Magically Informative Loot

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Magically Informative Loot
« on: June 03, 2011, 10:09:28 AM »
How does Loot work, exactly?

They search the bodies, and the GM tells them what gold and gems the monster had.
OK.

Quickly and trouble-free.
OK.

"Something you find has useful information (or has magic about it)."
Strictly worded, if there's nothing to find, there's no information or magic.  Or if they just find 5 GP, then those coins have magic or information.

Is that the intent?  Assuming not, then maybe it ought to read "You find something that..."

As for that, information isn't that hard, but "has magic about it" is harder.  Some advice would be nice.  What does "has magic about it" mean?  And there's not a giant chart of potions and scrolls and minor magical trinkets, so what sorts of magical things might they find, especially if they choose that option often?

I suppose I can muddle through, but any insight would be appreciated.

Re: Magically Informative Loot
« Reply #1 on: June 03, 2011, 11:55:44 AM »
i think the idea is you are not supposed to have predefined loot for your monsters, or at least have some options.
the item can really be anything you want it to, it has magic about it but is not necessarily magical itself. maybe it is a scroll or potion, maybe its a coin with some minor enchantment put on it by an evil sorcerer. maybe its a fetish bag given to the orc by a shaman! the last two would give the party new adventuring hooks or more information about what lies ahead. (there is an evil sorcerer in these parts, perhaps we should cleanse the land of his foul magicks! or, we must be on our guard, these orcs have the backing of a powerful shaman...)

agony tends to run very low magic games so perhaps i have been conditioned into this, but i think finding a magic sword or necklace on every single orc raiding party doesnt really make much sense. in the end, though, its up to you and your players on how prevalent you want magic items to be. (in our game we have several magic rune keys that we dont really know what to do with...)

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agony

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Re: Magically Informative Loot
« Reply #2 on: June 03, 2011, 12:34:32 PM »
I, uh, agree with Ben.

The two sessions we ran with the new loot rules kind of seemed off to me.  I like the idea of not having pre-determined treasure with an encounter but the group chose something magical each time.  I'm of the mindset that magical items should be special and unique and have a history.  Hard to improv when that's what you magic items to be and someone says "come up with one, now."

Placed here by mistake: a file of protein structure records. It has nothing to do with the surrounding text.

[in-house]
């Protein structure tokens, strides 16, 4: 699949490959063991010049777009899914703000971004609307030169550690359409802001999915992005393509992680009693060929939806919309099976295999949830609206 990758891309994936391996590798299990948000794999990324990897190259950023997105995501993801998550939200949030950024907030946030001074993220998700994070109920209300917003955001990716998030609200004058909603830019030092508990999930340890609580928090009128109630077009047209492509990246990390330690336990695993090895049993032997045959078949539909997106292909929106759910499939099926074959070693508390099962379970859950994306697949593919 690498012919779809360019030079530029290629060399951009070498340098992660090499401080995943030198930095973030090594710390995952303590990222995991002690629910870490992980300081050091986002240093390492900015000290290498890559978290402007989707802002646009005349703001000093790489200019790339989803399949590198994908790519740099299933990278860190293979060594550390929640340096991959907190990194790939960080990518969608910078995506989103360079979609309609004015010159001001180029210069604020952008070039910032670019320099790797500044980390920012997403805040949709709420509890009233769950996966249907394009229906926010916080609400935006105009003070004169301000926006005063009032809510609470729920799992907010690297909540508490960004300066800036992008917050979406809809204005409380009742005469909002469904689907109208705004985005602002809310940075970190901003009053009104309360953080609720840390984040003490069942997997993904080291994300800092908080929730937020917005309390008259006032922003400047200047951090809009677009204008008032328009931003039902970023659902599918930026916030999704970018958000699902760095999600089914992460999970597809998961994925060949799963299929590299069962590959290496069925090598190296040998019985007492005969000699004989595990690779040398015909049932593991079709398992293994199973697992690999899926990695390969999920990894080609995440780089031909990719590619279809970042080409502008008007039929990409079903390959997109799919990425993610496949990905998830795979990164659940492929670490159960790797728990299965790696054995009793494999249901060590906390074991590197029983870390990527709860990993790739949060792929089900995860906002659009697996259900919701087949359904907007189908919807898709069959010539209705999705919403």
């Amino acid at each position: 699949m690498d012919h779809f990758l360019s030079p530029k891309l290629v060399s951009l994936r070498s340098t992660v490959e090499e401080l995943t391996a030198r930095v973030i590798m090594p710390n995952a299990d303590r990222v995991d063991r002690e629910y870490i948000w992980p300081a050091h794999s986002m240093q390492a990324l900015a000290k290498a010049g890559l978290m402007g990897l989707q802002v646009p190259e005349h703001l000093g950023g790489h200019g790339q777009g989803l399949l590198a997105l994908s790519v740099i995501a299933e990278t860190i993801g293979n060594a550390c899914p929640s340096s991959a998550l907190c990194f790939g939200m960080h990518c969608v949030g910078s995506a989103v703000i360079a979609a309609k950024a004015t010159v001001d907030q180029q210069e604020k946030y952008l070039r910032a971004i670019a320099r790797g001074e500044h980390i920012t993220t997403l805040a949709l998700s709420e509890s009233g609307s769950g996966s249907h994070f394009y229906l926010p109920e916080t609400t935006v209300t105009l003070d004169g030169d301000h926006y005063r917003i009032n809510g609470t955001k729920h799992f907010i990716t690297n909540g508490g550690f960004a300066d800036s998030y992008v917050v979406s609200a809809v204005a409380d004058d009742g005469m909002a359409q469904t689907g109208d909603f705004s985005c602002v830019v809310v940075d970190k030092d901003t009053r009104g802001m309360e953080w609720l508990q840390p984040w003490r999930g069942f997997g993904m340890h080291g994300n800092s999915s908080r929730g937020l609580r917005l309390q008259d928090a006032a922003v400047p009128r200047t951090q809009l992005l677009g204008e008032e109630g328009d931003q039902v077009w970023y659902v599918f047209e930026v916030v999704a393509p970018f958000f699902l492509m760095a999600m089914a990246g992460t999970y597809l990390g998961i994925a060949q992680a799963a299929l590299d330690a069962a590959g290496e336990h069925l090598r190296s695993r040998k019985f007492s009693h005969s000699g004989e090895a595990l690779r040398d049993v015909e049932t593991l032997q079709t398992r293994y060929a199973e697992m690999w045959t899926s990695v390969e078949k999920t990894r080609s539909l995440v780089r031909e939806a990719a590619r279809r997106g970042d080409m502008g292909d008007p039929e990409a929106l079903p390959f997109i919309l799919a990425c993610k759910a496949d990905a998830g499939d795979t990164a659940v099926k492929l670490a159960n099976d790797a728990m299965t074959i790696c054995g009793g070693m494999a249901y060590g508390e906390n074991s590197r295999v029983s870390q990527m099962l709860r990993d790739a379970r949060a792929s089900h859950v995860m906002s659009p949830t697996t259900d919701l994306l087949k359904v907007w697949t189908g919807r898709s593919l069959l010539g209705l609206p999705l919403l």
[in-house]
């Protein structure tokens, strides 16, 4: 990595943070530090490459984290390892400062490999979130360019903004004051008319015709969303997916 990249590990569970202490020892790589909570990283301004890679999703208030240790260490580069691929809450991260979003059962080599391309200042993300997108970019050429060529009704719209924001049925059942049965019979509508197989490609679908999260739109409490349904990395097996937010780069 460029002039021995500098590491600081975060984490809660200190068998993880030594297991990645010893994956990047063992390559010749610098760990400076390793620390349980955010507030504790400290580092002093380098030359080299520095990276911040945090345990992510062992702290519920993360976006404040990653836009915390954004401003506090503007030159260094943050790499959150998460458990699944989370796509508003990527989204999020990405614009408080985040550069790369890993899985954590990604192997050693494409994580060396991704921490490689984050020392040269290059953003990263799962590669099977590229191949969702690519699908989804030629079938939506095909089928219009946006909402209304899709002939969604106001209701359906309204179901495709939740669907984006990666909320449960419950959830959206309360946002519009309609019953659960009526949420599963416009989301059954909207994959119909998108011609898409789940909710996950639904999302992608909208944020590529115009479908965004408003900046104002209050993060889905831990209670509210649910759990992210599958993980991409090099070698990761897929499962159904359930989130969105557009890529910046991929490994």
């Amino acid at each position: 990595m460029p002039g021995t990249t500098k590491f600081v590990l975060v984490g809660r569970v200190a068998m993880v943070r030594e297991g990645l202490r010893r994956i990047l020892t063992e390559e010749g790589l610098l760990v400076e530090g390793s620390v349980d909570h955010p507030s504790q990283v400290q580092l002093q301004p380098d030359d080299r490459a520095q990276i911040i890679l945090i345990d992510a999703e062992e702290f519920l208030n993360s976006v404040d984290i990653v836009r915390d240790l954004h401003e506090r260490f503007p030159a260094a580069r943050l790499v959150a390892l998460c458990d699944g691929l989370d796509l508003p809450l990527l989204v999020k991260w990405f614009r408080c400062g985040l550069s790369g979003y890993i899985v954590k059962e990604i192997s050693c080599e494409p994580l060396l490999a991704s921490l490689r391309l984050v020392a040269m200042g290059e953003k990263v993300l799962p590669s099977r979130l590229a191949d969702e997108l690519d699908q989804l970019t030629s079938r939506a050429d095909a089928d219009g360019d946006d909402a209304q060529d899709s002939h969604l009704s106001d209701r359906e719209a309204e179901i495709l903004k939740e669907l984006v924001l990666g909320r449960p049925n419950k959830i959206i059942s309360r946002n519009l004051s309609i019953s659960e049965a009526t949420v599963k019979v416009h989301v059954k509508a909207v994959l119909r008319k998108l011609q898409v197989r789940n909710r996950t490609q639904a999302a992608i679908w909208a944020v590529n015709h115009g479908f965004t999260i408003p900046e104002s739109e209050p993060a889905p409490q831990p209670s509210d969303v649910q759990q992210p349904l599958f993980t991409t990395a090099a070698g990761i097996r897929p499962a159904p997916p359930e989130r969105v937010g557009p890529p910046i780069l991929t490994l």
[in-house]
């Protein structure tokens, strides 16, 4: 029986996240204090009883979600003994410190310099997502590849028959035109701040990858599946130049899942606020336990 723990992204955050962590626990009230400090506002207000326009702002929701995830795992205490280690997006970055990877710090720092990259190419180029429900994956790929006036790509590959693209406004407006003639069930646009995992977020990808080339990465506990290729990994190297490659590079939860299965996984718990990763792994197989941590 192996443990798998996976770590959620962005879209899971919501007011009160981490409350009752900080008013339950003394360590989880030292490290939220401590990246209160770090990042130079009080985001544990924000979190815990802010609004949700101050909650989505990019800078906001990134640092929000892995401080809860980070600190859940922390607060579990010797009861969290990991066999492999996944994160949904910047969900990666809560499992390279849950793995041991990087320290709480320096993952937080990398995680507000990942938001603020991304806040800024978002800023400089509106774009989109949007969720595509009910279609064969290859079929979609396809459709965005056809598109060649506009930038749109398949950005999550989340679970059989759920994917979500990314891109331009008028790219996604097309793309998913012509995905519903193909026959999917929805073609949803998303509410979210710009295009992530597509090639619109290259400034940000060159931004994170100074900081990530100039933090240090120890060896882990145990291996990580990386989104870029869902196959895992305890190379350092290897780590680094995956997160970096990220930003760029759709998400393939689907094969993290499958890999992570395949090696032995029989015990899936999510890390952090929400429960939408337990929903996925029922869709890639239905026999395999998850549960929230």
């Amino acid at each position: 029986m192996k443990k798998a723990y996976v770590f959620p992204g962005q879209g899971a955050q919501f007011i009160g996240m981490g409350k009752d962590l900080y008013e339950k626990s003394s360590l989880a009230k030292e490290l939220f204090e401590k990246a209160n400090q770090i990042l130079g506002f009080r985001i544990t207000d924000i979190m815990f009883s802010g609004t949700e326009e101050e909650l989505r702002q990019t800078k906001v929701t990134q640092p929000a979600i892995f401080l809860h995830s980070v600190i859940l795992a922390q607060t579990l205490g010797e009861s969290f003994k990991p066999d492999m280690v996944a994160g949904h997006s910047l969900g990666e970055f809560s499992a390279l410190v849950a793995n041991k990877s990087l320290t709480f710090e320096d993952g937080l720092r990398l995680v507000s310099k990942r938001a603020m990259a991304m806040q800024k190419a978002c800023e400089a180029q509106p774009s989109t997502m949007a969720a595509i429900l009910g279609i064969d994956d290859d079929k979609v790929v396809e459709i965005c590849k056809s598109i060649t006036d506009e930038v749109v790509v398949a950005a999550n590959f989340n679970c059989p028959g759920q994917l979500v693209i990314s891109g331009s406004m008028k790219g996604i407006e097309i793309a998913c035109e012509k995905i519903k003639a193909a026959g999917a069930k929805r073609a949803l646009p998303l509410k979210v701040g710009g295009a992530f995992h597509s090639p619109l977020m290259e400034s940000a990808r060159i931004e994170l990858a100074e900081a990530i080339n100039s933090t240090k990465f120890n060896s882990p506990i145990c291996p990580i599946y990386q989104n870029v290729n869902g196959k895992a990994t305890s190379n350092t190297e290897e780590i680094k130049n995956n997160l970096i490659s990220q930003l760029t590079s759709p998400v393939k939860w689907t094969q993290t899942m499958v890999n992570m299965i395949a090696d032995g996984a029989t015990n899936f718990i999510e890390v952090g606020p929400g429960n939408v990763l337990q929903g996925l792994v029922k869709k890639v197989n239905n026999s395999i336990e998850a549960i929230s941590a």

I guess, the best idea seems to be to have a list of magic items ready to drop in whenever it makes sense.  I still don't like that the group is finding a magic item 2-3 times every session.  It will be like D&D before you know it.

Re: Magically Informative Loot
« Reply #3 on: June 03, 2011, 12:48:20 PM »
Our magic has been pretty low key.  A fetish that points to an elder god, a knife that thirst for elvish blood, a scroll with writing no one can read, etc...

Using an item has invoked custom moves to keep things interesting.  There are no +1 swords in our game.

Re: Magically Informative Loot
« Reply #4 on: June 03, 2011, 02:33:54 PM »
Our magic has been pretty low key.  A fetish that points to an elder god, a knife that thirst for elvish blood, a scroll with writing no one can read, etc...

Using an item has invoked custom moves to keep things interesting.  There are no +1 swords in our game.

Nice! Great ideas.

Re: Magically Informative Loot
« Reply #5 on: June 03, 2011, 04:25:13 PM »
I think the key is to remember that the move says "or" and also "about it" rather than "you find magic shit, hurrah!" and that the GM is the one who gets to decide and explain. The PCs say "I want some info or magics" and the GM will either improvise a clue or the like or will give up some predetermined magic awesomeness.

It's a way to access and bolster an existing loot situation, rather than replace it wholesale with randomness and player-control.

Re: Magically Informative Loot
« Reply #6 on: June 03, 2011, 05:14:38 PM »
Well, it doesn't say "or".  The player can pick magic the player can pick info.  Often it's hard to come up with regular magical things that aren't lame, is all.  Saintandsinner's idea of vague, potential plot hooks is a good one, but it's still challenging.

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sage

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Re: Magically Informative Loot
« Reply #7 on: June 03, 2011, 08:25:46 PM »
SaintAndSinner is completely on the right track. Consider "magic" as permission for the GM to do something weird. The players are basically saying: "it's alright if you make a little trouble for us, we want interesting events to occur!"

This is actually just a minor re-skinning of John Harper's scavenge move from the custom moves chapter of Apocalypse World. It's interesting, as it's a move that toes a thin line of player v. GM authority. Because of that, we've thought about rewrites, but let me explain why it is the way it is for now.

Loot is such a part of the game that it needs at least some guidance, preferably a move, around it. We had some earlier versions of this move that gave the player a lot more authority, but that didn't really work. The GM has authority over the world, the move can't give the players direct authority over that. But it can direct the GM.